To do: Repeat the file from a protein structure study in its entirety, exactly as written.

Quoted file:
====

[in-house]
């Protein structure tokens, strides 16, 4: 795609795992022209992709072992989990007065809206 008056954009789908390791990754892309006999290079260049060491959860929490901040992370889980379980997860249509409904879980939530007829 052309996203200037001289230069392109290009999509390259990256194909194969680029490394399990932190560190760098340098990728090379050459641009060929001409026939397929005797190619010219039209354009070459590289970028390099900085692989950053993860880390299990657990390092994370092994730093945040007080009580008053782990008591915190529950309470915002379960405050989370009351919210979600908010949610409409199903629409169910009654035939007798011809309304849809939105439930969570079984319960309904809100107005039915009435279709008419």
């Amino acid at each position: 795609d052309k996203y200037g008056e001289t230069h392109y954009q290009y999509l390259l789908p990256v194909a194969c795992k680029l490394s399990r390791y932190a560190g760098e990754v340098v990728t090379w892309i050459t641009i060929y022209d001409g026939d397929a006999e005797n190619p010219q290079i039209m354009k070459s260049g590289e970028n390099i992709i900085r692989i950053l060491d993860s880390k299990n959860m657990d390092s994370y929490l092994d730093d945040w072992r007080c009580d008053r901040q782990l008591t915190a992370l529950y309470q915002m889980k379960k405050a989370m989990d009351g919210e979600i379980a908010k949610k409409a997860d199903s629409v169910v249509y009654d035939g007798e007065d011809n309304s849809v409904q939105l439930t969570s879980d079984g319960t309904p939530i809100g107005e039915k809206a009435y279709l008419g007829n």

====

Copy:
[in-house]
């Protein structure tokens, strides 16, 4: 795609795992022209992709072992989990007065809206 008056954009789908390791990754892309006999290079260049060491959860929490901040992370889980379980997860249509409904879980939530007829 052309996203200037001289230069392109290009999509390259990256194909194969680029490394399990932190560190760098340098990728090379050459641009060929001409026939397929005797190619010219039209354009070459590289970028390099900085692989950053993860880390299990657990390092994370092994730093945040007080009580008053782990008591915190529950309470915002379960405050989370009351919210979600908010949610409409199903629409169910009654035939007798011809309304849809939105439930969570079984319960309904809100107005039915009435279709008419």
């Amino acid at each position: 795609d052309k996203y200037g008056e001289t230069h392109y954009q290009y999509l390259l789908p990256v194909a194969c795992k680029l490394s399990r390791y932190a560190g760098e990754v340098v990728t090379w892309i050459t641009i060929y022209d001409g026939d397929a006999e005797n190619p010219q290079i039209m354009k070459s260049g590289e970028n390099i992709i900085r692989i950053l060491d993860s880390k299990n959860m657990d390092s994370y929490l092994d730093d945040w072992r007080c009580d008053r901040q782990l008591t915190a992370l529950y309470q915002m889980k379960k405050a989370m989990d009351g919210e979600i379980a908010k949610k409409a997860d199903s629409v169910v249509y009654d035939g007798e007065d011809n309304s849809v409904q939105l439930t969570s879980d079984g319960t309904p939530i809100g107005e039915k809206a009435y279709l008419g007829n």